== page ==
Advisor Philanthropy Advisor Philanthropy Advisor - Uif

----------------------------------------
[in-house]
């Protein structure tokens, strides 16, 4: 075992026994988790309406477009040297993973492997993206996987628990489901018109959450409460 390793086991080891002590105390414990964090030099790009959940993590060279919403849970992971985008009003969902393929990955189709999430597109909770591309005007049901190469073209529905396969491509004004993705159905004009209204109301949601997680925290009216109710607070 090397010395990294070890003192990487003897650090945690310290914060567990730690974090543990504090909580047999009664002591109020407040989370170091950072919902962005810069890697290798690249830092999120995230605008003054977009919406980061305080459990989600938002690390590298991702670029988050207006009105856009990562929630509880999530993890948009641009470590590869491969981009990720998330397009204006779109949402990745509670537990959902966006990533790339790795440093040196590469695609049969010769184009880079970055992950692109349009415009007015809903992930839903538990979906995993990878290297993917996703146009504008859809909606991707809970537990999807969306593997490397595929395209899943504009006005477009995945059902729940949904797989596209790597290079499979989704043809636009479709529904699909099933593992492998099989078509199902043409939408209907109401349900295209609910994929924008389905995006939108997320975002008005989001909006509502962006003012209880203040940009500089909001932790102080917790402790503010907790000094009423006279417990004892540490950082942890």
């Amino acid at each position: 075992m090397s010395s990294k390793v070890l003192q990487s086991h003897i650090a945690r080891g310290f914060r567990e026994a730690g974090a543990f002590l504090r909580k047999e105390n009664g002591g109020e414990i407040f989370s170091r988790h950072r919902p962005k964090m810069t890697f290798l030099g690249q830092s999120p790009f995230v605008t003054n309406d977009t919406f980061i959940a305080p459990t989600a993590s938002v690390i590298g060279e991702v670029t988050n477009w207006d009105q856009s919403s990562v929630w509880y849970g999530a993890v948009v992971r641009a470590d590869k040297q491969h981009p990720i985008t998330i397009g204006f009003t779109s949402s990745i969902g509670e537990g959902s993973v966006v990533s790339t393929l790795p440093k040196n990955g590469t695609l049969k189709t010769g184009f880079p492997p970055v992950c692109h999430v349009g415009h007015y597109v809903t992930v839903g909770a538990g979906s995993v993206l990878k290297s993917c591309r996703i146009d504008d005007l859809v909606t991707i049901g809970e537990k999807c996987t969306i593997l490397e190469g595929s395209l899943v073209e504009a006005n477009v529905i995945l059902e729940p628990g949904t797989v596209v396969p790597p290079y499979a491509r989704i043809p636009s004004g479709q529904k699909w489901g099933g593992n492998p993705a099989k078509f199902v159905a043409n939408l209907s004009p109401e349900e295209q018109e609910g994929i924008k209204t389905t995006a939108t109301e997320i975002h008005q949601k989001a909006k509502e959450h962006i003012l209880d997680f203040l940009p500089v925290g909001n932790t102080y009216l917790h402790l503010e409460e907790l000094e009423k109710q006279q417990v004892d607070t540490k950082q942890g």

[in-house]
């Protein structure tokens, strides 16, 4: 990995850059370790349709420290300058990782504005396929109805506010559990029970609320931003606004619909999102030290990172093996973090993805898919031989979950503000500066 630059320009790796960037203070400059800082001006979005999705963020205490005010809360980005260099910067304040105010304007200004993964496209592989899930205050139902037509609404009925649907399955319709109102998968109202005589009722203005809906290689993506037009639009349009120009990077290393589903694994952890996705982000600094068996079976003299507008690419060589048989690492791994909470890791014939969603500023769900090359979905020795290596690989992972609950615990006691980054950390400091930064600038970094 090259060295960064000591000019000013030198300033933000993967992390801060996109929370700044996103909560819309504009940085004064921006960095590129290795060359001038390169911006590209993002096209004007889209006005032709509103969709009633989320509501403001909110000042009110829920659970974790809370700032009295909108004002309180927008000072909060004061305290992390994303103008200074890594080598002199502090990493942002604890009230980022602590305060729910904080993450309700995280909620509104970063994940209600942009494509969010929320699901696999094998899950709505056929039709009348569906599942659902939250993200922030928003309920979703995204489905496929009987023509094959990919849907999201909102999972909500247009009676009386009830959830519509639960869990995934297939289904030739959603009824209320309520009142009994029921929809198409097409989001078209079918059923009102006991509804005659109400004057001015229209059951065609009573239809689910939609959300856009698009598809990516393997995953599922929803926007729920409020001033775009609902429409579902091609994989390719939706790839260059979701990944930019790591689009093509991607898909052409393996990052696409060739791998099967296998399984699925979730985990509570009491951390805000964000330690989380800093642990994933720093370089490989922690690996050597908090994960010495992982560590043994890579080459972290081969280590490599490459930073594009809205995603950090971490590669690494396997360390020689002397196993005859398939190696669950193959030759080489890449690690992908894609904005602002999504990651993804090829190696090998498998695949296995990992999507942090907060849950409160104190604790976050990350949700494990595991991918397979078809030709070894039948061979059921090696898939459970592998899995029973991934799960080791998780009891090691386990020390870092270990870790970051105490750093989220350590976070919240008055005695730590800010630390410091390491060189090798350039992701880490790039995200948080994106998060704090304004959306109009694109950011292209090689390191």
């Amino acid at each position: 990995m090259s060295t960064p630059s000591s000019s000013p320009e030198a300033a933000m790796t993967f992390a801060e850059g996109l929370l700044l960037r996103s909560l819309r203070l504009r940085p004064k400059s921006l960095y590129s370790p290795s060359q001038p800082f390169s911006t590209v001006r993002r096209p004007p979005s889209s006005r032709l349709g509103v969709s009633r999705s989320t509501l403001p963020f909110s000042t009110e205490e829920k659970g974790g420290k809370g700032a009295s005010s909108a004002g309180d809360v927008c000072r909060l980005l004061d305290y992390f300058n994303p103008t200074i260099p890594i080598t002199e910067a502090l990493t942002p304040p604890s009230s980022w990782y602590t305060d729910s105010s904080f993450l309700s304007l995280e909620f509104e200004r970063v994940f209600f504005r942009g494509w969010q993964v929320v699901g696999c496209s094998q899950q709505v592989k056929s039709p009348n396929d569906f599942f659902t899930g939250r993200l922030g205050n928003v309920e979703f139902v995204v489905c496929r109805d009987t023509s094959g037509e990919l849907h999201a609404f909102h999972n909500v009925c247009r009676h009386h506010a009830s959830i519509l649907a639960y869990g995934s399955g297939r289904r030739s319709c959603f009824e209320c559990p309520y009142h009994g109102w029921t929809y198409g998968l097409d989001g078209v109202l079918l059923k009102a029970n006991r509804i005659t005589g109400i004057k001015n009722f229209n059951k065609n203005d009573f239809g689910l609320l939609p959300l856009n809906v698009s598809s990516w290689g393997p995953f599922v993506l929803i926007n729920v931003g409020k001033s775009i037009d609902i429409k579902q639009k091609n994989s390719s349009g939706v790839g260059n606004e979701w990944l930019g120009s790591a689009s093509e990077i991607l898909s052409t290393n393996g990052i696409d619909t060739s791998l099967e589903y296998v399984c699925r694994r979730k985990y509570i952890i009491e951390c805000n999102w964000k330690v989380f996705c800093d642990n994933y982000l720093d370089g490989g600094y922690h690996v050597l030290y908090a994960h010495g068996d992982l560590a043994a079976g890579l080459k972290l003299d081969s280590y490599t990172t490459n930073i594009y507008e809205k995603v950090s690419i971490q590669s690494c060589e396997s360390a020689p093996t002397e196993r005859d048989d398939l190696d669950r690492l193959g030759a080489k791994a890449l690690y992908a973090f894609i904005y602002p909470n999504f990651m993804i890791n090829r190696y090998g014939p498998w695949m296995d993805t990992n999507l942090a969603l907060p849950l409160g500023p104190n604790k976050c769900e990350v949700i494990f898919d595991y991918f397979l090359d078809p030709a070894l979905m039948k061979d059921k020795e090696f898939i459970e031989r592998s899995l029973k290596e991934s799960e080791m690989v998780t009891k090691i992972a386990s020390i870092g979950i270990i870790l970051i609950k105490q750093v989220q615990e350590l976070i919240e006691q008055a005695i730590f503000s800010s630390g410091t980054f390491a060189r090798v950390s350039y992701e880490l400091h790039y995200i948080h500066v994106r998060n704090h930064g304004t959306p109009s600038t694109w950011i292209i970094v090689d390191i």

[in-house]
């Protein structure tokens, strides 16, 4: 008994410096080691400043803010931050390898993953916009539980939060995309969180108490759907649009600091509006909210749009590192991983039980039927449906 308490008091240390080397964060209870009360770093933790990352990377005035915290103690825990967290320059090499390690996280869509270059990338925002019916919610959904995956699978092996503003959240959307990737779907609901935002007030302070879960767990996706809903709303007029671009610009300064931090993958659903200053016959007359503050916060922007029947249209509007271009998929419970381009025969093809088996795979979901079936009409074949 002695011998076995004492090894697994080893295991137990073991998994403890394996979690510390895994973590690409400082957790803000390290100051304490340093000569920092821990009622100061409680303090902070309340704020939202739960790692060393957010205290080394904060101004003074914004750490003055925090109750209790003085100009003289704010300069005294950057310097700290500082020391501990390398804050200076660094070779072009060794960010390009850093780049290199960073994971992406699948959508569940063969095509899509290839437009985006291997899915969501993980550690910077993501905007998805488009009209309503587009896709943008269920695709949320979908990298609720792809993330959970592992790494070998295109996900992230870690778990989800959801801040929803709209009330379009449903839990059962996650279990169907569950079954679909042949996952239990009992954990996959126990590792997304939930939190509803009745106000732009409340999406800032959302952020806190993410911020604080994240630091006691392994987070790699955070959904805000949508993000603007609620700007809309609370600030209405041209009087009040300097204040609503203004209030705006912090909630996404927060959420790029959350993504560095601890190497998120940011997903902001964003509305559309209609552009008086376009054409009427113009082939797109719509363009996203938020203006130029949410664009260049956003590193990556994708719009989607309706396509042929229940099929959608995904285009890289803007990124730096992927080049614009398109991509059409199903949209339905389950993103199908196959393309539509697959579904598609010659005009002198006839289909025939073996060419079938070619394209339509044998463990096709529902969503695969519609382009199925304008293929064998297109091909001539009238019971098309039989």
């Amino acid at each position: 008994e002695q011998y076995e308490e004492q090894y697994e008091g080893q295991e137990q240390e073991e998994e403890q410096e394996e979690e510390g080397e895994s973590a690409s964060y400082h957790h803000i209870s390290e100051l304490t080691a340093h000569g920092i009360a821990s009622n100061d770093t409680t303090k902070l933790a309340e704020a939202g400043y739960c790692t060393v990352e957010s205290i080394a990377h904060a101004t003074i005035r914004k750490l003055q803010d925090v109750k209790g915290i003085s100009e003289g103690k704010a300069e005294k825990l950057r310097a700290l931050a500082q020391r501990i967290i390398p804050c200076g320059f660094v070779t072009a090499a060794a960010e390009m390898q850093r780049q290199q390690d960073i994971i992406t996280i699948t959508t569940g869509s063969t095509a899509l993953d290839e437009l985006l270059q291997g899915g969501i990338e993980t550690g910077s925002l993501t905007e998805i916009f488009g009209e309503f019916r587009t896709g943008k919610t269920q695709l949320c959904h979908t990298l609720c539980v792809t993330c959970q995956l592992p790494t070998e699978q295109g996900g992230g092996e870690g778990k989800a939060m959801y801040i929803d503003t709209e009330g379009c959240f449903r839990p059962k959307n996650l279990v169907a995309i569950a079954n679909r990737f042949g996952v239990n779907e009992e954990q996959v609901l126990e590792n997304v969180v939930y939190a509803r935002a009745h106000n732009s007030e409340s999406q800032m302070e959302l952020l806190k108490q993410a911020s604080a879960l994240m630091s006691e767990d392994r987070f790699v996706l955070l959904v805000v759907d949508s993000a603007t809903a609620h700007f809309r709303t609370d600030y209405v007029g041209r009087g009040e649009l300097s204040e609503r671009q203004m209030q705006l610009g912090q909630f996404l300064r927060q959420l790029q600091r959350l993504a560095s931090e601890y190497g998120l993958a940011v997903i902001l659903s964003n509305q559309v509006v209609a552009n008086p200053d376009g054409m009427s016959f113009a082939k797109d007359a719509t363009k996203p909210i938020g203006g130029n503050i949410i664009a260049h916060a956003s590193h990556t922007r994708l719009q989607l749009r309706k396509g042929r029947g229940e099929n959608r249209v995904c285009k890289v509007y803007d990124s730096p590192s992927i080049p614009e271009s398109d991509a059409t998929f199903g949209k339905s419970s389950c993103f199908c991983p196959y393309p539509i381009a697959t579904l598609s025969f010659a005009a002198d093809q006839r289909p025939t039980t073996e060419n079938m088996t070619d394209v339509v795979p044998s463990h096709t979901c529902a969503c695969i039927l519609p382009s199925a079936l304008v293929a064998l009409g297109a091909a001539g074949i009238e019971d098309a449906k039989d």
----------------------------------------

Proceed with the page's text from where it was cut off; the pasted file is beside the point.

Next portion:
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PHILANTHROPY ADVISOR PHILANTHROPY ADVISOR PHILANTHROPY ADVISOR PHILANTHROPY ADVISOR A TECHNI CA L RE S OU RC E F OR P ROF E S S IONAL ADV IS ORS A TECHNI CA L RE S OU RC E F OR P ROF E S S IONAL ADV IS ORS A TECHNI CA L RE S OU RC E F OR P ROF E S S IONAL ADV IS ORS ISSUE 27: WINTER 2022 A TECHNI CA L RE S OU RC E F OR P ROF E S S IONAL ADV IS ORS ISSUE 27: WINTER 2022 Cryptocurrency and Charitable Giving Margaret A. “Meg” Cline, CFA, CFP Vice President for Gift Planning and Trust Services University of Illinois Foundation Harker Hall, MC 386 1305 West Green Street Urbana, Illinois 61801 uif.uillinois.edu phone: (217) 244-0473 email: mcline@uif.uillinois.edu In This Issue: The Basics of Cryptocurrency * Taxation of Cryptocurrency * Charitable Gifts of Cryptocurrency * Cryptocurrency Cases BONUS RESOURCE LIBRARY Planned Giving Answers Online CLICK FOR IN-DEPTH INFORMATION ABOUT CHARITABLE GIVING AND TAX RULES. Elmer Cline walked through the gates at 16th and Georgetown not to see The Greatest Spectacle in Racing—the Indianapolis 500—but to watch the 1921 International Balloon Race at the Indianapolis Motor Speedway. While Cline loved the sight of hot air balloons, he undoubtedly also had work on his mind. Cline was a marketing executive for the Taggart Baking Company, and Taggart was releasing a new sliced bread product to the market but did not yet have a marketing plan. Cline was challenged to find a way to show consumers who were used to baking their own bread at home that commercially produced sliced bread was a good idea. As Cline watched the race begin, he was filled with wonder at the beauty and majesty of the balloons, and that feeling inspired a marketing campaign—the now universally known Wonder Bread with its five colorful circles (representing the balloons Cline saw). More recently, cryptocurrencies have been faced with a similar dilemma. They need to sell people accustomed to government-created and regulated currency on the idea of privately run currency. Acceptance is growing for this digital, decentralized form of private currency. Across the globe, cryptocurrency is filtering into many everyday transactions, including charitable giving. Yet, while some people have embraced it, many others do not have a clear understanding of cryptocurrency or the role it can play in important donations. In this issue of PHILANTHROPY ADVISOR, we start at the beginning by explaining the basics of cryptocurrency, discuss taxation, then branch out into a discussion of how it can fit into a charitable giving plan. We wrap up by reviewing a few legal cases involving cryptocurrency that show how the IRS and the courts look at this relatively new asset. The Basics of Cryptocurrency The idea for a secure digital currency is not a new one. Back in 1995, computer scientist David Chaum introduced a company for digital currency called DigiCash, which pioneered the “blind signature” to encrypt information and data.1 Later, Nick Szabo created Bitgold, Wei Day created B-money, and others soon followed, including Bitcoin, Dogecoin, and Ethereum. Most people recognize those last three names and understand what cryptocurrency is—up to a point. This section is for those who wish to enhance their understanding of the basics before exploring the various ways donors and charities may approach cryptocurrency donations. How is cryptocurrency created? Most cryptocurrencies cannot be created at will by a government but are 1